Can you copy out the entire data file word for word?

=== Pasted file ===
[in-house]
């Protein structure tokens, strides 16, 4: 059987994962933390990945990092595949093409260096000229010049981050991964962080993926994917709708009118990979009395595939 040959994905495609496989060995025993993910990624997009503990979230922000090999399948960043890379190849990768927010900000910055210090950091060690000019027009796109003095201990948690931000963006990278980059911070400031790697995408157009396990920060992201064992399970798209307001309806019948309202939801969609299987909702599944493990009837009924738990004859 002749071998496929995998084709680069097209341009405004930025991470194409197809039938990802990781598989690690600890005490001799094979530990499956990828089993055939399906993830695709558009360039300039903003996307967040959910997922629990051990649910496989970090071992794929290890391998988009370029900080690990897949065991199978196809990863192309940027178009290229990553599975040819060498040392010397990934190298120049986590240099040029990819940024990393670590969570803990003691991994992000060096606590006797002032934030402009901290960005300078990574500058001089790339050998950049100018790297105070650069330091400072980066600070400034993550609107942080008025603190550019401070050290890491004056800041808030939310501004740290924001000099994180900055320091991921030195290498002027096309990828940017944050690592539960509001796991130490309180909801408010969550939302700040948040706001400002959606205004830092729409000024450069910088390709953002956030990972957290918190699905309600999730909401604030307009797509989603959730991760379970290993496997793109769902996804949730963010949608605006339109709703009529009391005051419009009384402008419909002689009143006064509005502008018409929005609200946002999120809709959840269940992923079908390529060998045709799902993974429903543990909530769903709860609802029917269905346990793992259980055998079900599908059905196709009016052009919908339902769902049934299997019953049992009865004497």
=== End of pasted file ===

[in-house]
């Protein structure tokens, strides 16, 4: 059987994962933390990945990092595949093409260096000229010049981050991964962080993926994917709708009118990979009395595939 040959994905495609496989060995025993993910990624997009503990979230922000090999399948960043890379190849990768927010900000910055210090950091060690000019027009796109003095201990948690931000963006990278980059911070400031790697995408157009396990920060992201064992399970798209307001309806019948309202939801969609299987909702599944493990009837009924738990004859 002749071998496929995998084709680069097209341009405004930025991470194409197809039938990802990781598989690690600890005490001799094979530990499956990828089993055939399906993830695709558009360039300039903003996307967040959910997922629990051990649910496989970090071992794929290890391998988009370029900080690990897949065991199978196809990863192309940027178009290229990553599975040819060498040392010397990934190298120049986590240099040029990819940024990393670590969570803990003691991994992000060096606590006797002032934030402009901290960005300078990574500058001089790339050998950049100018790297105070650069330091400072980066600070400034993550609107942080008025603190550019401070050290890491004056800041808030939310501004740290924001000099994180900055320091991921030195290498002027096309990828940017944050690592539960509001796991130490309180909801408010969550939302700040948040706001400002959606205004830092729409000024450069910088390709953002956030990972957290918190699905309600999730909401604030307009797509989603959730991760379970290993496997793109769902996804949730963010949608605006339109709703009529009391005051419009009384402008419909002689009143006064509005502008018409929005609200946002999120809709959840269940992923079908390529060998045709799902993974429903543990909530769903709860609802029917269905346990793992259980055998079900599908059905196709009016052009919908339902769902049934299997019953049992009865004497």